Addie Loerzel’s first trip with her power wheelchair did not go as planned. When she arrived in Portland, Maine, her chair was broken and would not turn on.
Loerzel, 17, has spina bifida and received her first power wheelchair about six months ago. She was traveling from her home in Moorhead, Minnesota, to Portland to participate in a pageant, which is why she and her mother, Marisa Bengston-Loerzel, said taking the chair was a necessity.
“I was shocked, you know? What happened?” Loerzel said.
Bengston-Loerzel added that when the pair arrived in Portland, a Delta Air Lines representative approached them at baggage claim to let them know about the damage.
“My initial shock was the cosmetic damage,” Bengston-Loerzel said. “It was a very emotional, overwhelming thing to see.”
But the damage was more than just cosmetic.
Bengston-Loerzel said the panel underneath the chair with the power switch was seemingly sheared off, the frame appeared bent and other pieces were out of place. She said, fortunately, a friendly fellow passenger with a background in electrical engineering helped her do some impromptu repairs.
“This guy helped me to pull and bend some pieces and get it to where she could function in the chair,” Loerzel said. “Luckily, this one kept going while we were (in Portland).”
Delta and the company it contracts with for wheelchair repair, Scootaround, were unable to find a loaner for Loerzel during her trip, and she’s still using her broken chair.
“It’s still going,” Loerzel said.
Delta acknowledged the incident in a statement to USA TODAY.
“Delta has been in direct contact with this customer to sincerely apologize for their experience and is working with the customer’s preferred vendor for repairs to help make things right. We consider a wheelchair an extension of a person and understand that any mishandling of a mobility device directly impacts their daily living,” the statement said.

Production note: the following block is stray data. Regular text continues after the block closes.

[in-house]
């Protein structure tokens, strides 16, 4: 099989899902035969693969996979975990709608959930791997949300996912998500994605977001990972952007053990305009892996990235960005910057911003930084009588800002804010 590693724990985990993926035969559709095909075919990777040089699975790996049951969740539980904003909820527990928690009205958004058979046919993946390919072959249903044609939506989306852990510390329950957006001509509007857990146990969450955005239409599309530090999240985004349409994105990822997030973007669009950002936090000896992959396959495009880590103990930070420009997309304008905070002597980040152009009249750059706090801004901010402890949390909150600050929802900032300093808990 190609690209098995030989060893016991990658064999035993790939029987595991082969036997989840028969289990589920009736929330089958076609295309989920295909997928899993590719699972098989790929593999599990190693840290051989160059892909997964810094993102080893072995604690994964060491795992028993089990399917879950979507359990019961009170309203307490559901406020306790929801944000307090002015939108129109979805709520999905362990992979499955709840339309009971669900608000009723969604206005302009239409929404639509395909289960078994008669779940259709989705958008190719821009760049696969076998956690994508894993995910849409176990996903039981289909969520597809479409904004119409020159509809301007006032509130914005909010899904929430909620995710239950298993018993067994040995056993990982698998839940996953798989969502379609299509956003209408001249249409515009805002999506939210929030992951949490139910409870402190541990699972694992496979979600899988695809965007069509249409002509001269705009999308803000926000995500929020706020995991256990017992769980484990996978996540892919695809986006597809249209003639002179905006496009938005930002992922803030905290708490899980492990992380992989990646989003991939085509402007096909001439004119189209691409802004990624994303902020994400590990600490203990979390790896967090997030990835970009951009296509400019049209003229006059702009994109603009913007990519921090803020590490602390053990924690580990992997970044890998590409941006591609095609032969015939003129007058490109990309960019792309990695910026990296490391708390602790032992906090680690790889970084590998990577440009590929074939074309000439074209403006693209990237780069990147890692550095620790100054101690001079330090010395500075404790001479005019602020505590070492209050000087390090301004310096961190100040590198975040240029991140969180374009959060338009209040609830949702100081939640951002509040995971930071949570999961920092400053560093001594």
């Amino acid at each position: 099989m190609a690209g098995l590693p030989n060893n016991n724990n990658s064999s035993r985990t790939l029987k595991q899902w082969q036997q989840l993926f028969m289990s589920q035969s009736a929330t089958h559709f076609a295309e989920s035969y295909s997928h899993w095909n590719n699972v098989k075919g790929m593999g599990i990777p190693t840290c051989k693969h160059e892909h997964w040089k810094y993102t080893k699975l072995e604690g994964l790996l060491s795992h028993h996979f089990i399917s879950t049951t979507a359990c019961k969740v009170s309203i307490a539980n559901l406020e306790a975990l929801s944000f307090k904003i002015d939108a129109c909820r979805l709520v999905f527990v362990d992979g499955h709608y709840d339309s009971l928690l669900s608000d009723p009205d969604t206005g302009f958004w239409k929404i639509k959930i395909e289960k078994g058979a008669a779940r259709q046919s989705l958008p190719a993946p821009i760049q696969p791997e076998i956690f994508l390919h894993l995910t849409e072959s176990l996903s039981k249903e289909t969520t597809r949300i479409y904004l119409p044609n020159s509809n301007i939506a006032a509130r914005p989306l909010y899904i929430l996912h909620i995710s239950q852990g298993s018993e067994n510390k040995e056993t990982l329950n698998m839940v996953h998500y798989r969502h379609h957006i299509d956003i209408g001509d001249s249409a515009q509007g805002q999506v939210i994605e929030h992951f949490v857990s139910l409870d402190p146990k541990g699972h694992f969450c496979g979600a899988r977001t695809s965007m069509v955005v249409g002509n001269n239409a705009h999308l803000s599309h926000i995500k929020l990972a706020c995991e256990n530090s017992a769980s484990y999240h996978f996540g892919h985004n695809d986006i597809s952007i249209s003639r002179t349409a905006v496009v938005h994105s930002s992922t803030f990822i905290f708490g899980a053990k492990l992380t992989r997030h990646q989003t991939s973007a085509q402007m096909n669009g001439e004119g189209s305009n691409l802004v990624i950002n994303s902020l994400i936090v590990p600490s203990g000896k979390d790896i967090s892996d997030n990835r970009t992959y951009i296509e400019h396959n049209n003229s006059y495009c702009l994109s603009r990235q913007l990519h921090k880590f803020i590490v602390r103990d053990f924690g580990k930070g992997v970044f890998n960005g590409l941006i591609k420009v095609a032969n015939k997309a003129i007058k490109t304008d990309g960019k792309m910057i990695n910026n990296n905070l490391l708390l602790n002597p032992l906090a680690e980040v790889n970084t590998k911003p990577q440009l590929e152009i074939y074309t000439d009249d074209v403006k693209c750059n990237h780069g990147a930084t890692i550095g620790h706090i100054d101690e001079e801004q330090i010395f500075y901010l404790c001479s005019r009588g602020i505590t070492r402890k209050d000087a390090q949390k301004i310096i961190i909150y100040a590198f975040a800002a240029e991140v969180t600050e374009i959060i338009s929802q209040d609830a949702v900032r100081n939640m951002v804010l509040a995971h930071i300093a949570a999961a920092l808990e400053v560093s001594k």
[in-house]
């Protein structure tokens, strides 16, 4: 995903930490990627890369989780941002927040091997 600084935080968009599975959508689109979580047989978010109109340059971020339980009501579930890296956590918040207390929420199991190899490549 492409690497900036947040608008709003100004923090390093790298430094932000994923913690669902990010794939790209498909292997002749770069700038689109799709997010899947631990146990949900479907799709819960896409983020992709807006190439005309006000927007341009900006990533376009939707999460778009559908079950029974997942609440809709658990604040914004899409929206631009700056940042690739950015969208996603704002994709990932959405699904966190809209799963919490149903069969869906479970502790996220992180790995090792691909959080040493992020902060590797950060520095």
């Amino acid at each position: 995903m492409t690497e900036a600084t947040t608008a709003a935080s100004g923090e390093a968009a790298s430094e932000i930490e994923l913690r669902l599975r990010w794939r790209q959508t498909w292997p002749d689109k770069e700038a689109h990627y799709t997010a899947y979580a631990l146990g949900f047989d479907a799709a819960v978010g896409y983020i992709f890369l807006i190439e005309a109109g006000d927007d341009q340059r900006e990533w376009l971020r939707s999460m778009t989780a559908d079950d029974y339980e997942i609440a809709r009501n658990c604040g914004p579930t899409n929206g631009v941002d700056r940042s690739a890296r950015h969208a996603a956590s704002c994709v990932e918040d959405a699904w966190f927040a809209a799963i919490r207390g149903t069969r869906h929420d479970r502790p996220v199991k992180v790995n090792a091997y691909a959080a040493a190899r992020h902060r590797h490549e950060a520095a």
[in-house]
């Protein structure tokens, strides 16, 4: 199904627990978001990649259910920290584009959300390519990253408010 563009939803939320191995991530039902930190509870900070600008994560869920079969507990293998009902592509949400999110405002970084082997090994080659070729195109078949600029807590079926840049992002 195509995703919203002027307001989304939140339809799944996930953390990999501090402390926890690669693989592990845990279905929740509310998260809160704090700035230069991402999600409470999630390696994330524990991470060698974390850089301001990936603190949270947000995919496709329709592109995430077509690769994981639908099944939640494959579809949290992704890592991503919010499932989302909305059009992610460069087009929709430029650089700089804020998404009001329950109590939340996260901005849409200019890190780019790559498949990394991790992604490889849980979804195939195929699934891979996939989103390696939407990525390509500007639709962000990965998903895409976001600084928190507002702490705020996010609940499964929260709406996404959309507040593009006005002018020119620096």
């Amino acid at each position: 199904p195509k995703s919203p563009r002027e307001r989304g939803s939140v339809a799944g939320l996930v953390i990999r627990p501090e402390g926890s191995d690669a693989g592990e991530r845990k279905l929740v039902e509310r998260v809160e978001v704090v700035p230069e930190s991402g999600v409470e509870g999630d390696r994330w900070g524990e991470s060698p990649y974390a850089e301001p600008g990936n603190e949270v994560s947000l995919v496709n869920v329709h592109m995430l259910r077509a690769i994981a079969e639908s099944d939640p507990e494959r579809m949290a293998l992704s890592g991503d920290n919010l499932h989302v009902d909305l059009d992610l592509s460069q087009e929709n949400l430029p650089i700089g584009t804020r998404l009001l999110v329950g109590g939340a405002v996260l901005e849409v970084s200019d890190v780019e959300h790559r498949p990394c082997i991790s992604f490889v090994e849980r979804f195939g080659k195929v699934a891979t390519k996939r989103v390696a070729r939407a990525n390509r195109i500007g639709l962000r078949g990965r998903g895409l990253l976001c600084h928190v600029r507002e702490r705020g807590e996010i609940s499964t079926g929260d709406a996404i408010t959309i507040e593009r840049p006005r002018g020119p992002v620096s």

Bengston-Loerzel said the wheelchair was further damaged on the return trip, including more scratches and bent parts. She added that there’s still no official timeline for the repairs to be carried out, and Loerzel said she’s worried about traveling again with a broken chair.
“I do want to fly again, just not with this chair,” she said.
Bengston-Loerzel said Delta approved a claim to replace Loerzel’s wheelchair, and she expects it to be delivered in a month or two.
Both women said they hope airlines can do better for their disabled passengers.
Maybe they could have a list … for how to take them up into the plane and secure them down into the plane,” Loerzel said. “Some wheelchairs, they have hooks and they could just hook it in, and that’s how they keep it safe.”
A similar system is already used on other forms of public transit and Delta Flight Products demonstrated a concept for in-cabin wheelchair securement at the Aircraft Cabin Interiors Expo in Hamburg this spring.
In the meantime, Bengston-Loerzel said, wheelchairs and other mobility devices should get extra attention during loading and unloading.
“The captain or the loadmaster or whoever it is needs to double check a power chair is secure under the airplane,” she said.
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How common is mobility equipment damage in air travel?
According to the Department of Transportation, airlines “mishandle” on average about 1.5% of the mobility equipment they transport. In 2022, that translated to 11,389 incidents reported by U.S. airlines, up from 7,239 in 2021.
This year, USA TODAY wants to highlight what those figures mean for travelers with disabilities. We’re looking to track these incidents throughout 2023 with the goal of bringing light to an all-too-common problem.
If your own mobility equipment was damaged or lost by an airline this year, please share your story with us using the form below:
Zach Wichter is a travel reporter for USA TODAY based in New York. You can reach him at firstname.lastname@example.org